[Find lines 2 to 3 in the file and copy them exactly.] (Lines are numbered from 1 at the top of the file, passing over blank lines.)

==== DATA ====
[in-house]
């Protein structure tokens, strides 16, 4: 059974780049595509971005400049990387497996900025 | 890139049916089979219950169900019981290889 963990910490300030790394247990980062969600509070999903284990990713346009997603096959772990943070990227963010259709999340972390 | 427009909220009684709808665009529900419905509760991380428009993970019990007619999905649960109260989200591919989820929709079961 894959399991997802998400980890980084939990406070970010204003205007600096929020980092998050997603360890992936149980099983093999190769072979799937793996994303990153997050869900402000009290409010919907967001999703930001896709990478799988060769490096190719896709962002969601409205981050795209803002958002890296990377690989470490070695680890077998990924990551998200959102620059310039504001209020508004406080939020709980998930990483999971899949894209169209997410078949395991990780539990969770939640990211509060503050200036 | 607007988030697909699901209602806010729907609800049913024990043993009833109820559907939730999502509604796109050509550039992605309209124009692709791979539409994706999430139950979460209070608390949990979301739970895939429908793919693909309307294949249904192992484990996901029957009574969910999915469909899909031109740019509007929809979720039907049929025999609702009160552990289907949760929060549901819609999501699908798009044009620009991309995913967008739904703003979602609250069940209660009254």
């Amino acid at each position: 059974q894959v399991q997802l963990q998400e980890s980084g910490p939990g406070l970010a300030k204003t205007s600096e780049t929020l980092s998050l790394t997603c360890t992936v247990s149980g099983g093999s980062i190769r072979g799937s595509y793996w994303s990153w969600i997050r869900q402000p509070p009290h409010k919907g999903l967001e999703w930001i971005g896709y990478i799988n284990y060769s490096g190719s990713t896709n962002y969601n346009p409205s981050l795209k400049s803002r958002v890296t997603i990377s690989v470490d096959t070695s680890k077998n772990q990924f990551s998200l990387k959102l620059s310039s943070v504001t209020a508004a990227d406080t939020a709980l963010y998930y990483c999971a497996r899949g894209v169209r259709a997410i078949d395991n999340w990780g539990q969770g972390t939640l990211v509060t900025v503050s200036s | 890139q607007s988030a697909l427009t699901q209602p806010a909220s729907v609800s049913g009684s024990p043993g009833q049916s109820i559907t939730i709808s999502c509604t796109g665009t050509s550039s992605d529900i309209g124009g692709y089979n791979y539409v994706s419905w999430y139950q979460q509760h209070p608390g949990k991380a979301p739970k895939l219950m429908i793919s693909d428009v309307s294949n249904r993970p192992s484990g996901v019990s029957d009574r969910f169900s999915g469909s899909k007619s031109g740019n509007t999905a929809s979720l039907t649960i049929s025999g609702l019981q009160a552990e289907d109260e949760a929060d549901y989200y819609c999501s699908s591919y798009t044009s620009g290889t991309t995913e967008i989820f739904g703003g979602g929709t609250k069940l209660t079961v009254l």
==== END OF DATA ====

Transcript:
């Protein structure tokens, strides 16, 4: 059974780049595509971005400049990387497996900025 | 890139049916089979219950169900019981290889 963990910490300030790394247990980062969600509070999903284990990713346009997603096959772990943070990227963010259709999340972390 | 427009909220009684709808665009529900419905509760991380428009993970019990007619999905649960109260989200591919989820929709079961 894959399991997802998400980890980084939990406070970010204003205007600096929020980092998050997603360890992936149980099983093999190769072979799937793996994303990153997050869900402000009290409010919907967001999703930001896709990478799988060769490096190719896709962002969601409205981050795209803002958002890296990377690989470490070695680890077998990924990551998200959102620059310039504001209020508004406080939020709980998930990483999971899949894209169209997410078949395991990780539990969770939640990211509060503050200036 | 607007988030697909699901209602806010729907609800049913024990043993009833109820559907939730999502509604796109050509550039992605309209124009692709791979539409994706999430139950979460209070608390949990979301739970895939429908793919693909309307294949249904192992484990996901029957009574969910999915469909899909031109740019509007929809979720039907049929025999609702009160552990289907949760929060549901819609999501699908798009044009620009991309995913967008739904703003979602609250069940209660009254």
């Amino acid at each position: 059974q894959v399991q997802l963990q998400e980890s980084g910490p939990g406070l970010a300030k204003t205007s600096e780049t929020l980092s998050l790394t997603c360890t992936v247990s149980g099983g093999s980062i190769r072979g799937s595509y793996w994303s990153w969600i997050r869900q402000p509070p009290h409010k919907g999903l967001e999703w930001i971005g896709y990478i799988n284990y060769s490096g190719s990713t896709n962002y969601n346009p409205s981050l795209k400049s803002r958002v890296t997603i990377s690989v470490d096959t070695s680890k077998n772990q990924f990551s998200l990387k959102l620059s310039s943070v504001t209020a508004a990227d406080t939020a709980l963010y998930y990483c999971a497996r899949g894209v169209r259709a997410i078949d395991n999340w990780g539990q969770g972390t939640l990211v509060t900025v503050s200036s | 890139q607007s988030a697909l427009t699901q209602p806010a909220s729907v609800s049913g009684s024990p043993g009833q049916s109820i559907t939730i709808s999502c509604t796109g665009t050509s550039s992605d529900i309209g124009g692709y089979n791979y539409v994706s419905w999430y139950q979460q509760h209070p608390g949990k991380a979301p739970k895939l219950m429908i793919s693909d428009v309307s294949n249904r993970p192992s484990g996901v019990s029957d009574r969910f169900s999915g469909s899909k007619s031109g740019n509007t999905a929809s979720l039907t649960i049929s025999g609702l019981q009160a552990e289907d109260e949760a929060d549901y989200y819609c999501s699908s591919y798009t044009s620009g290889t991309t995913e967008i989820f739904g703003g979602g929709t609250k069940l209660t079961v009254l």